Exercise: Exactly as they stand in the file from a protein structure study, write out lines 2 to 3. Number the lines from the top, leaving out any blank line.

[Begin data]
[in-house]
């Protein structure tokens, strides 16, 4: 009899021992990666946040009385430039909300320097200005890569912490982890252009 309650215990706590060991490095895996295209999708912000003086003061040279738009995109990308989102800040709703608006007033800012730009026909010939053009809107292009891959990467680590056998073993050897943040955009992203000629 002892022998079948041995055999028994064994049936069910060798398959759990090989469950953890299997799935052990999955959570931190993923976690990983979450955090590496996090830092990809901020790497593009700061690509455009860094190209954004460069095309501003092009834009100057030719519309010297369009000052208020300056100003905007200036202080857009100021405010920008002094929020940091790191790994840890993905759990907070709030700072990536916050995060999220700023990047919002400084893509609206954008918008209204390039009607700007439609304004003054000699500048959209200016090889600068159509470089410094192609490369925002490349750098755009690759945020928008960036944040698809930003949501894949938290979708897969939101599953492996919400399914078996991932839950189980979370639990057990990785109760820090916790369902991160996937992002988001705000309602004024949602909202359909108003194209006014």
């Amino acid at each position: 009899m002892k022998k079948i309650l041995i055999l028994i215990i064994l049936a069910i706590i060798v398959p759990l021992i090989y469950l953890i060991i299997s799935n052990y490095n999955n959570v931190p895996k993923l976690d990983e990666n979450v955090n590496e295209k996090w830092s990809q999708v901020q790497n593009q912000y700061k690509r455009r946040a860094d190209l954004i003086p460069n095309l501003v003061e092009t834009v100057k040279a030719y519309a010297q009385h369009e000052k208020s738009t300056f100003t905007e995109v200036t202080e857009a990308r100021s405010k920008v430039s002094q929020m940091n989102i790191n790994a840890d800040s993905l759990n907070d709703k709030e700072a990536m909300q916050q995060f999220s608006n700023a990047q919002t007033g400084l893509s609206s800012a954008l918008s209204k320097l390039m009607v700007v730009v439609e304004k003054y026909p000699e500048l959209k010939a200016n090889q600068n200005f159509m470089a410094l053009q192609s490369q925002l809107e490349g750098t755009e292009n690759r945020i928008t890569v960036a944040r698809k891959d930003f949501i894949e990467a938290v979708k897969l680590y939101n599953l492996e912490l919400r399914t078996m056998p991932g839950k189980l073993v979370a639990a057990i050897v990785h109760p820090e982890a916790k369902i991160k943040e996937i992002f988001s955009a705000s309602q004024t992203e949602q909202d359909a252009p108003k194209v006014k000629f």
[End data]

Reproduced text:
């Protein structure tokens, strides 16, 4: 009899021992990666946040009385430039909300320097200005890569912490982890252009 309650215990706590060991490095895996295209999708912000003086003061040279738009995109990308989102800040709703608006007033800012730009026909010939053009809107292009891959990467680590056998073993050897943040955009992203000629 002892022998079948041995055999028994064994049936069910060798398959759990090989469950953890299997799935052990999955959570931190993923976690990983979450955090590496996090830092990809901020790497593009700061690509455009860094190209954004460069095309501003092009834009100057030719519309010297369009000052208020300056100003905007200036202080857009100021405010920008002094929020940091790191790994840890993905759990907070709030700072990536916050995060999220700023990047919002400084893509609206954008918008209204390039009607700007439609304004003054000699500048959209200016090889600068159509470089410094192609490369925002490349750098755009690759945020928008960036944040698809930003949501894949938290979708897969939101599953492996919400399914078996991932839950189980979370639990057990990785109760820090916790369902991160996937992002988001705000309602004024949602909202359909108003194209006014």
């Amino acid at each position: 009899m002892k022998k079948i309650l041995i055999l028994i215990i064994l049936a069910i706590i060798v398959p759990l021992i090989y469950l953890i060991i299997s799935n052990y490095n999955n959570v931190p895996k993923l976690d990983e990666n979450v955090n590496e295209k996090w830092s990809q999708v901020q790497n593009q912000y700061k690509r455009r946040a860094d190209l954004i003086p460069n095309l501003v003061e092009t834009v100057k040279a030719y519309a010297q009385h369009e000052k208020s738009t300056f100003t905007e995109v200036t202080e857009a990308r100021s405010k920008v430039s002094q929020m940091n989102i790191n790994a840890d800040s993905l759990n907070d709703k709030e700072a990536m909300q916050q995060f999220s608006n700023a990047q919002t007033g400084l893509s609206s800012a954008l918008s209204k320097l390039m009607v700007v730009v439609e304004k003054y026909p000699e500048l959209k010939a200016n090889q600068n200005f159509m470089a410094l053009q192609s490369q925002l809107e490349g750098t755009e292009n690759r945020i928008t890569v960036a944040r698809k891959d930003f949501i894949e990467a938290v979708k897969l680590y939101n599953l492996e912490l919400r399914t078996m056998p991932g839950k189980l073993v979370a639990a057990i050897v990785h109760p820090e982890a916790k369902i991160k943040e996937i992002f988001s955009a705000s309602q004024t992203e949602q909202d359909a252009p108003k194209v006014k000629f």